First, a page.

Frank sounds more like an over-reaching psychologist than an economist. We consume more and more, he says, because we easily get used to and dissatisfied with what we have. A house that seemed big when we bought it seems small a few years later. We want more—more not just of what we have but more than others have. He touts a survey which found that a majority of those polled would rather make a lower absolute salary that was more than other people earned than a higher absolute salary that was less than others earned.

Frank also laments that people are driven to buy homes they cannot afford in order to send their children to better schools. That is regrettable. It’s also regrettable that Frank doesn’t see that governments create this problem by running schools and financing them with property taxes. In a free education market, children wouldn’t be assigned to schools by bureaucrats on any basis, including residence.

While we can identify reasons that impel people to buy higher-priced homes than they might otherwise buy (the income-tax deduction for mortgage interest is another reason), Frank is on thin ice when he generalizes. We simply do not know why any particular person buys any particular product. When Frank utters a “tsk tsk” and says “there oughta be a law,” I’m reminded of the neighborhood gossip who can’t mind his own business. Frank is free to make all the baseless moral judgments he wants about others. He should not be free to call the cops, or the taxman.

But let’s grant Frank this: surely in a population of 260 million Americans, some people are buying things in unthinking imitation of someone else. Maybe that is in part why a record 1.4 million Americans went bankrupt last year.

Resist Temptation

What do we do about it? A new tax is surely not a good answer. In a free society, people have a natural right to try keeping up with the Joneses if that’s what they want to do; and the rich have a right to spend their incomes as they like. If their consumption tempts moderate-income people to spend unwisely, it is a strange notion of justice that calls for the rich to be punished. Shouldn’t grown-ups be expected to resist temptations that do not serve their rational interests? Is it the government’s role to shield people from themselves?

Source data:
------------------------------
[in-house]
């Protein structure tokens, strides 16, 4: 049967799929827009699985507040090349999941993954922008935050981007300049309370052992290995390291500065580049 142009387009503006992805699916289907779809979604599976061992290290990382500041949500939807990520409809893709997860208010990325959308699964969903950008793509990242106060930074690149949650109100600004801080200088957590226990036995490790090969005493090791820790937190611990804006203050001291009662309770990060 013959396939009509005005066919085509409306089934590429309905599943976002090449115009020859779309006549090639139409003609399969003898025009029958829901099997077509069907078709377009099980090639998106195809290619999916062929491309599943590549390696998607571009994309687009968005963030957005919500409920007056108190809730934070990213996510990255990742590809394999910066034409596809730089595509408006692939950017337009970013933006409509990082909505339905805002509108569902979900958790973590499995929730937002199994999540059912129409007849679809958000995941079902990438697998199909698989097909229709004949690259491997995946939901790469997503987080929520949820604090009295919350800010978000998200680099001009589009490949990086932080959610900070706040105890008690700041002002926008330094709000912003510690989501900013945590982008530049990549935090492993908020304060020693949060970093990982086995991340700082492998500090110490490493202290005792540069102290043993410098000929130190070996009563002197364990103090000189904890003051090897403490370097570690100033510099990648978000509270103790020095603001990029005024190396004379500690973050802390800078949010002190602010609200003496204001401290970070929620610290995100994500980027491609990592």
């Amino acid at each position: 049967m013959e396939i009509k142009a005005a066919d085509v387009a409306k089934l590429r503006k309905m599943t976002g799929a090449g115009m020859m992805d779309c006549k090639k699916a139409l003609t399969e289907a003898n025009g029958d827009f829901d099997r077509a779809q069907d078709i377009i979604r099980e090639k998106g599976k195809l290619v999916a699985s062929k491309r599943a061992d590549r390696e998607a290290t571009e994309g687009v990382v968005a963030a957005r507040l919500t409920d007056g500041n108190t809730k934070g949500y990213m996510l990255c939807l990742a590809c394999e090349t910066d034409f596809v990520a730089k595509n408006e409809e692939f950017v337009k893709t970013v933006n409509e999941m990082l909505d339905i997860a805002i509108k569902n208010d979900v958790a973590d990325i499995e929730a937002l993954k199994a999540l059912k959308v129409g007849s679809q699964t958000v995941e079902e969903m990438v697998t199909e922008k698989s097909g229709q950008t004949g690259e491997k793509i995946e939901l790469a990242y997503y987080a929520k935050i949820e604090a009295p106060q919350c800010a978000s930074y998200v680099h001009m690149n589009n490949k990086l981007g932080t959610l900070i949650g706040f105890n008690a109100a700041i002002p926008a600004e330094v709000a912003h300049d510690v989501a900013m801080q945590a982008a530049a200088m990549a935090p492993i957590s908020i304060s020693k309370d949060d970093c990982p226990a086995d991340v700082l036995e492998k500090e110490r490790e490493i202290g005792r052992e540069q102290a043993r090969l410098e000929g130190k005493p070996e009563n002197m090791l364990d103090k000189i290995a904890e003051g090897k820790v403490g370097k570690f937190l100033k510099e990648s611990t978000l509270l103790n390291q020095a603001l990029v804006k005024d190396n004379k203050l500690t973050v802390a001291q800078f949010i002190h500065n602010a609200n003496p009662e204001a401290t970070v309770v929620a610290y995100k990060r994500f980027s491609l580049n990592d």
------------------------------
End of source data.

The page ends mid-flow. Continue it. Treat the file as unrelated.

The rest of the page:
Frank and anyone else who suffers insomnia over how other people spend their money could put their time to more productive use by promoting individualism. An individualist is someone who thinks for himself. He is ready to learn from others. But he draws his own conclusions and charts his own course. He doesn’t keep up with the Joneses or base his self-worth on whether he makes more money than his neighbors. Can you imagine Howard Roark buying a particular car because it’s the kind Ted Turner drives?

In the realm of public policy, individualism is best promoted by radically scaling back the power of government. If from the time a person enters “public” school he learns to regard the government as his master, it is small wonder he never learns to think for himself. People who are free to live and make mistakes will be taught individualism by that most potent teacher: reality.

FEE’s founder Leonard Read long counseled that setting an example by personal conduct is many times more powerful than giving a lecture. To the extent Frank has identified an actual problem, he can best address it by practicing individualism. That would be better than lobbying the government to tell other people how to live.

  • Sheldon Richman is the former editor of The Freeman and a contributor to The Concise Encyclopedia of Economics. He is the author of Separating School and State: How to Liberate America's Families and thousands of articles.